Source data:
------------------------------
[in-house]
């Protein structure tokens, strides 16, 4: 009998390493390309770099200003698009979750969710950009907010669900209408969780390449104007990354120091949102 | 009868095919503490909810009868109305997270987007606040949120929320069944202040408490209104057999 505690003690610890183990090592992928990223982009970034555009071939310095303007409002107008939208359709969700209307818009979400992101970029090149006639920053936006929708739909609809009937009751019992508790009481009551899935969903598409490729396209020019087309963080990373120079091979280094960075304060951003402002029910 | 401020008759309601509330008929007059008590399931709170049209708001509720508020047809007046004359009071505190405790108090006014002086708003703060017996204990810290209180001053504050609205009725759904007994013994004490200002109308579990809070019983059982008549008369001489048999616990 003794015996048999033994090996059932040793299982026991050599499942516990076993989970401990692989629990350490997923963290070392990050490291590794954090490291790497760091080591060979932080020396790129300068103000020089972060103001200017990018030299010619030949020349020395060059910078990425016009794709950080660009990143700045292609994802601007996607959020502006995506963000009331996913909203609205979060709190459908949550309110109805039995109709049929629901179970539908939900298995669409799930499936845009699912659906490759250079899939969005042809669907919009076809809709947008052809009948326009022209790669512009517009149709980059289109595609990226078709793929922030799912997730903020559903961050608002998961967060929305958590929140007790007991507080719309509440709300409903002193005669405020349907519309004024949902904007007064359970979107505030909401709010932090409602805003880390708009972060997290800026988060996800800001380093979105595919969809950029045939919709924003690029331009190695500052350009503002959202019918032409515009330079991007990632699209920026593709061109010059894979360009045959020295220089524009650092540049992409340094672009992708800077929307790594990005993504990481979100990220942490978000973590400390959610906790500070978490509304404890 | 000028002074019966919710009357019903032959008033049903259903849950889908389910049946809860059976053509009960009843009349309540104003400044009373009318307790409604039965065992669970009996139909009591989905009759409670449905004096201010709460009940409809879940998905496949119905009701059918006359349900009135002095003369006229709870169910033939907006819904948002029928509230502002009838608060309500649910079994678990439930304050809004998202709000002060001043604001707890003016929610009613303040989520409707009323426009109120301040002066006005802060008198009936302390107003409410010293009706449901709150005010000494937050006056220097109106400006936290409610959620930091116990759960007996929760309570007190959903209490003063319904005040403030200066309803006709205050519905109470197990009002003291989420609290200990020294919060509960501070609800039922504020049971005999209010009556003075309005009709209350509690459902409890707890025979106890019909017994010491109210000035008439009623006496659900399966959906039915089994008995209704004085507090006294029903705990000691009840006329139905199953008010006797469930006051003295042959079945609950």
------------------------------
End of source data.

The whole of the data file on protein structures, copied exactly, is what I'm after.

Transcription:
[in-house]
């Protein structure tokens, strides 16, 4: 009998390493390309770099200003698009979750969710950009907010669900209408969780390449104007990354120091949102 | 009868095919503490909810009868109305997270987007606040949120929320069944202040408490209104057999 505690003690610890183990090592992928990223982009970034555009071939310095303007409002107008939208359709969700209307818009979400992101970029090149006639920053936006929708739909609809009937009751019992508790009481009551899935969903598409490729396209020019087309963080990373120079091979280094960075304060951003402002029910 | 401020008759309601509330008929007059008590399931709170049209708001509720508020047809007046004359009071505190405790108090006014002086708003703060017996204990810290209180001053504050609205009725759904007994013994004490200002109308579990809070019983059982008549008369001489048999616990 003794015996048999033994090996059932040793299982026991050599499942516990076993989970401990692989629990350490997923963290070392990050490291590794954090490291790497760091080591060979932080020396790129300068103000020089972060103001200017990018030299010619030949020349020395060059910078990425016009794709950080660009990143700045292609994802601007996607959020502006995506963000009331996913909203609205979060709190459908949550309110109805039995109709049929629901179970539908939900298995669409799930499936845009699912659906490759250079899939969005042809669907919009076809809709947008052809009948326009022209790669512009517009149709980059289109595609990226078709793929922030799912997730903020559903961050608002998961967060929305958590929140007790007991507080719309509440709300409903002193005669405020349907519309004024949902904007007064359970979107505030909401709010932090409602805003880390708009972060997290800026988060996800800001380093979105595919969809950029045939919709924003690029331009190695500052350009503002959202019918032409515009330079991007990632699209920026593709061109010059894979360009045959020295220089524009650092540049992409340094672009992708800077929307790594990005993504990481979100990220942490978000973590400390959610906790500070978490509304404890 | 000028002074019966919710009357019903032959008033049903259903849950889908389910049946809860059976053509009960009843009349309540104003400044009373009318307790409604039965065992669970009996139909009591989905009759409670449905004096201010709460009940409809879940998905496949119905009701059918006359349900009135002095003369006229709870169910033939907006819904948002029928509230502002009838608060309500649910079994678990439930304050809004998202709000002060001043604001707890003016929610009613303040989520409707009323426009109120301040002066006005802060008198009936302390107003409410010293009706449901709150005010000494937050006056220097109106400006936290409610959620930091116990759960007996929760309570007190959903209490003063319904005040403030200066309803006709205050519905109470197990009002003291989420609290200990020294919060509960501070609800039922504020049971005999209010009556003075309005009709209350509690459902409890707890025979106890019909017994010491109210000035008439009623006496659900399966959906039915089994008995209704004085507090006294029903705990000691009840006329139905199953008010006797469930006051003295042959079945609950």